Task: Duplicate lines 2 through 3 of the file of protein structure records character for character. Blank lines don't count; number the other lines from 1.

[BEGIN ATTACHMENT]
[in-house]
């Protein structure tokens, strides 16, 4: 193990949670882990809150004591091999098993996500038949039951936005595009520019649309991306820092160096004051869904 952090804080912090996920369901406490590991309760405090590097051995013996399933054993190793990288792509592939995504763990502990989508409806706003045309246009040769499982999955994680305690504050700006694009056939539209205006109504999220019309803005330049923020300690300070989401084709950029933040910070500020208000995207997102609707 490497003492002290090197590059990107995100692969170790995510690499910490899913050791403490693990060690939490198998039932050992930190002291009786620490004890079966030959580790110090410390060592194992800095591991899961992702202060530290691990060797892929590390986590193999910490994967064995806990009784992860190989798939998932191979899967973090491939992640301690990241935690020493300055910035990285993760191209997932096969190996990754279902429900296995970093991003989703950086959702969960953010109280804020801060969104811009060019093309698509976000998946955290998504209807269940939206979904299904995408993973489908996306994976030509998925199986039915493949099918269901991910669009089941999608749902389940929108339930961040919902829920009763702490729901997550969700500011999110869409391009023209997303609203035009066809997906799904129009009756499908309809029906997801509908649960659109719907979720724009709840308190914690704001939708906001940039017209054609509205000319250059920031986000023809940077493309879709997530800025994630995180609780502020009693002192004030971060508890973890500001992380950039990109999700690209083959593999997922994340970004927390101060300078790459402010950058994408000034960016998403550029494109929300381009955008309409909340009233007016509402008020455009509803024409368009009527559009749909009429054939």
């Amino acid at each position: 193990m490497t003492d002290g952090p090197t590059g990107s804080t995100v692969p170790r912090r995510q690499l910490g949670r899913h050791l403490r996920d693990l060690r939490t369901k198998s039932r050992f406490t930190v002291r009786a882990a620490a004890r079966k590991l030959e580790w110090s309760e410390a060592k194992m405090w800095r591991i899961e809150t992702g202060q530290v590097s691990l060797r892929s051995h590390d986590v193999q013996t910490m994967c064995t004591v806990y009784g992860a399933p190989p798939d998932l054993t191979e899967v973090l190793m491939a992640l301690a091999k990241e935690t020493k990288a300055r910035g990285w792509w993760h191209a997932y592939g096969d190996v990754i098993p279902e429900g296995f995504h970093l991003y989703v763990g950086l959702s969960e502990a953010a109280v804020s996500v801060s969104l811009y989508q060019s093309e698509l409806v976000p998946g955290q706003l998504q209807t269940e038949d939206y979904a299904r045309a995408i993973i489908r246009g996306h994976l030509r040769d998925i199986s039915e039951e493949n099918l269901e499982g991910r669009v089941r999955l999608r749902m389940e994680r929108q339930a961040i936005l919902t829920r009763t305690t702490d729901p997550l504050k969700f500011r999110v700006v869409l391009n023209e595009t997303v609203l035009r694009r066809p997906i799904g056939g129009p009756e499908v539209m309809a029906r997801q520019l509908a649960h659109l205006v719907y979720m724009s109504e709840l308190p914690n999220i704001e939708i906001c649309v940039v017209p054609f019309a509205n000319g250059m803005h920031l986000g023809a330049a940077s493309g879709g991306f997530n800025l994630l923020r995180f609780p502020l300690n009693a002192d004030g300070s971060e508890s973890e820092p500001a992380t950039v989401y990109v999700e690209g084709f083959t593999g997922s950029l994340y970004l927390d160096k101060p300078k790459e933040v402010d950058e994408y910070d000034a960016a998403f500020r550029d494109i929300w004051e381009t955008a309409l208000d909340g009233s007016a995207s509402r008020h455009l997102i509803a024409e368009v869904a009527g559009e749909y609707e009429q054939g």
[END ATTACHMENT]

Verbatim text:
């Protein structure tokens, strides 16, 4: 193990949670882990809150004591091999098993996500038949039951936005595009520019649309991306820092160096004051869904 952090804080912090996920369901406490590991309760405090590097051995013996399933054993190793990288792509592939995504763990502990989508409806706003045309246009040769499982999955994680305690504050700006694009056939539209205006109504999220019309803005330049923020300690300070989401084709950029933040910070500020208000995207997102609707 490497003492002290090197590059990107995100692969170790995510690499910490899913050791403490693990060690939490198998039932050992930190002291009786620490004890079966030959580790110090410390060592194992800095591991899961992702202060530290691990060797892929590390986590193999910490994967064995806990009784992860190989798939998932191979899967973090491939992640301690990241935690020493300055910035990285993760191209997932096969190996990754279902429900296995970093991003989703950086959702969960953010109280804020801060969104811009060019093309698509976000998946955290998504209807269940939206979904299904995408993973489908996306994976030509998925199986039915493949099918269901991910669009089941999608749902389940929108339930961040919902829920009763702490729901997550969700500011999110869409391009023209997303609203035009066809997906799904129009009756499908309809029906997801509908649960659109719907979720724009709840308190914690704001939708906001940039017209054609509205000319250059920031986000023809940077493309879709997530800025994630995180609780502020009693002192004030971060508890973890500001992380950039990109999700690209083959593999997922994340970004927390101060300078790459402010950058994408000034960016998403550029494109929300381009955008309409909340009233007016509402008020455009509803024409368009009527559009749909009429054939």
């Amino acid at each position: 193990m490497t003492d002290g952090p090197t590059g990107s804080t995100v692969p170790r912090r995510q690499l910490g949670r899913h050791l403490r996920d693990l060690r939490t369901k198998s039932r050992f406490t930190v002291r009786a882990a620490a004890r079966k590991l030959e580790w110090s309760e410390a060592k194992m405090w800095r591991i899961e809150t992702g202060q530290v590097s691990l060797r892929s051995h590390d986590v193999q013996t910490m994967c064995t004591v806990y009784g992860a399933p190989p798939d998932l054993t191979e899967v973090l190793m491939a992640l301690a091999k990241e935690t020493k990288a300055r910035g990285w792509w993760h191209a997932y592939g096969d190996v990754i098993p279902e429900g296995f995504h970093l991003y989703v763990g950086l959702s969960e502990a953010a109280v804020s996500v801060s969104l811009y989508q060019s093309e698509l409806v976000p998946g955290q706003l998504q209807t269940e038949d939206y979904a299904r045309a995408i993973i489908r246009g996306h994976l030509r040769d998925i199986s039915e039951e493949n099918l269901e499982g991910r669009v089941r999955l999608r749902m389940e994680r929108q339930a961040i936005l919902t829920r009763t305690t702490d729901p997550l504050k969700f500011r999110v700006v869409l391009n023209e595009t997303v609203l035009r694009r066809p997906i799904g056939g129009p009756e499908v539209m309809a029906r997801q520019l509908a649960h659109l205006v719907y979720m724009s109504e709840l308190p914690n999220i704001e939708i906001c649309v940039v017209p054609f019309a509205n000319g250059m803005h920031l986000g023809a330049a940077s493309g879709g991306f997530n800025l994630l923020r995180f609780p502020l300690n009693a002192d004030g300070s971060e508890s973890e820092p500001a992380t950039v989401y990109v999700e690209g084709f083959t593999g997922s950029l994340y970004l927390d160096k101060p300078k790459e933040v402010d950058e994408y910070d000034a960016a998403f500020r550029d494109i929300w004051e381009t955008a309409l208000d909340g009233s007016a995207s509402r008020h455009l997102i509803a024409e368009v869904a009527g559009e749909y609707e009429q054939g």